Joplin, Missouri, I had never heard of this place. But I did have heard from Gravehuffer, the name of the band originating from this 50,000 souls counting town.
Gravehuffer started in 2008 as Krom, but in 2010 the name was changed to, the better sounding, Gravehuffer. In total the band has released a number of (split) EPs and, including this one, three LPs. The band is a bit averse to genres and makes a mix of sludge, crust doom, crust punk, death metal, thrash, doom, grindcore, hardcore, punk, hardcore and a little bit of disco. To add an extra dimension to their songs, three of the four bandmembers are also vocalists. As a result, almost every song is a surprise on NecroEclosion.
The opener, Custom of the Sea, is a welcome warming up for the rest of the album: guitars are tuned, drumskins stretched and three vocal cords are being lubricated. The album really kicks off with the second song Hellhound. This one takes you back to the hardcore from the late 80’s, early 90’s. When metal got the speed of punk and punk got the riffs from metal and vice versa. Think of bands like Cryptic Slaughter, Poison Idea, D.R.I, Stikky, Crumbsuckers and the raw grunts of Extreme Noise Terror. Hellhound starts with a fast riff in combination with a hit on the hi-hat: fast riff, drum: tap, fast riff, drum: tap tap tap. Hope you get the point. After this intro, two and a half minutes of raw, fast, thrash stomps in your eardrums. The third track, Sights of the Sky, starts with a spoken word sample (like many songs on this record) from former astronaut Buzz Aldrin (for those who don’t know him: he was the second man to set foot on the moon) Buzz counts down to zero and A Sight in the Sky starts, bursting with energy again. The track has some good thrashy metal riffs. Halfway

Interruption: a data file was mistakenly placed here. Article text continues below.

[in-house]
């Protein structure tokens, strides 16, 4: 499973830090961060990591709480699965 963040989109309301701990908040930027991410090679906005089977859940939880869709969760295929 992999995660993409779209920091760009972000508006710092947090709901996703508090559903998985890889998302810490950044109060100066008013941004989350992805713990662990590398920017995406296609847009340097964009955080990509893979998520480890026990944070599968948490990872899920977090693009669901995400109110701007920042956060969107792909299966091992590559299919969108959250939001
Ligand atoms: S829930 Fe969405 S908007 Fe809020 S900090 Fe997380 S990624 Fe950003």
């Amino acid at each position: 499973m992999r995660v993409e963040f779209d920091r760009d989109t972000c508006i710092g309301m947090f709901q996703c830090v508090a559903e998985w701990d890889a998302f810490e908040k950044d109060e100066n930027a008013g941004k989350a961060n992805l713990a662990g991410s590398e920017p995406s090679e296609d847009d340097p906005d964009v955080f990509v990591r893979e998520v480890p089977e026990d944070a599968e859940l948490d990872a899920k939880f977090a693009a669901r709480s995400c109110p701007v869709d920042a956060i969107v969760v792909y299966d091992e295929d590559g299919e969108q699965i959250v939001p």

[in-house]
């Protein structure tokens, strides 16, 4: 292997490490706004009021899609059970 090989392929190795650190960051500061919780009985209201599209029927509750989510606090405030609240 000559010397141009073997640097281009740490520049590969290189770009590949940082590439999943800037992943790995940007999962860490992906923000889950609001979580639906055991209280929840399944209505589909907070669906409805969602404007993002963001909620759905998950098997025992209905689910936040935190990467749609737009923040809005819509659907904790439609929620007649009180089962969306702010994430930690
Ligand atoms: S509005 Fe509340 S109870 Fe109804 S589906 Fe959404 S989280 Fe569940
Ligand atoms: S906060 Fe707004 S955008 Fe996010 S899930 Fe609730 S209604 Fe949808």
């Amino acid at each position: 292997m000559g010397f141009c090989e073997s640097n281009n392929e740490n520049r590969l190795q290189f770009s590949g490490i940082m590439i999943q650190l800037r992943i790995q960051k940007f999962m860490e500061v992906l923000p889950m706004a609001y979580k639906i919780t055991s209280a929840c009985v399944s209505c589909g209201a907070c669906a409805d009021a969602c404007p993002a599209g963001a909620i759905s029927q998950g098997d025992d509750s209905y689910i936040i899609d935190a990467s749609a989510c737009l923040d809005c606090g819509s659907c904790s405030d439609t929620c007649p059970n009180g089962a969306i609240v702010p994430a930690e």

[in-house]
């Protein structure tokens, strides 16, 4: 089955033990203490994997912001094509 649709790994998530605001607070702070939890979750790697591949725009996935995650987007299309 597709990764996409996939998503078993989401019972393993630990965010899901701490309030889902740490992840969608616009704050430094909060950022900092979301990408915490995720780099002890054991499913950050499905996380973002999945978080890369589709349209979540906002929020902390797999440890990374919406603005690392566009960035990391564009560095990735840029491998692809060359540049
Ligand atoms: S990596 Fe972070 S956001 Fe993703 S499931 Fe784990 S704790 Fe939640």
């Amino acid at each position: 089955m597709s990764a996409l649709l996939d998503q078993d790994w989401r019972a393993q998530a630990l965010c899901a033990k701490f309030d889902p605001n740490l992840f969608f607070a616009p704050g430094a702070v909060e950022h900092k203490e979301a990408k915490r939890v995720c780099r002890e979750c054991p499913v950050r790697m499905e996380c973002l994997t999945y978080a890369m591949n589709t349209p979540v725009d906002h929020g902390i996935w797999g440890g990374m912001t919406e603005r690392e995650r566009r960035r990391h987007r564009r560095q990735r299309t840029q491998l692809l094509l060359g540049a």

the song, no one less than Voivod’s Dan “Chewy” Mongrain, plays the guitar solo and the song continues its outstanding riffage.
My favorite track is Death Before Disco. It starts with a minute-long sample of You Should be Dancin’ by The Beegee’s, after which a two-minute grind explosion erupts. Not only the fast tempo, but especially the grunts that make the song good. It is very reminiscent of the early days of Extreme Noise Terror. Once one of my favorite bands: that probably explains why Death Before Disco is my favorite. It follows by Stingray which is more of a rougher bluff and the guitar solo is given here by Craig Hecht (unfortunately unknown to me). The last track on side A, Smaller than Death, tends towards the heavier sludge, but with considerable tempo changes. Another cameo awaits to provide the guitar solo. This time the honor goes to Annihilator’s Curran Murphy.
Gravehuffer has chosen the track Ghost Dance as the first single from the album. The song is about the oppression of the Native Americans. You can hear that in the music: it sounds like a rattling, almost hypnotic, chant, but then ‘made metal’. Repetitive heavy riffs and at the end, somewhere in the distance, you can hear the riffs changing in to a more black metal-esque one.
To avoid a long read, I flush to the closing track of NecroEclosion: Mad Wolf. The longest song on the record that once again shows the variety of Gravehuffer. A combination of styles is merged into one song. Think sludge, think metal, think hardcore.
Gravehuffer proves that a multitude of styles on a single record can be combined very well. In this case it adds an extra dimension especially with all the cameos playing along. But what the band especially shows is that they had a lot of fun recording NecroEclosion. And, not to forget, up till now I never heard of Joplin.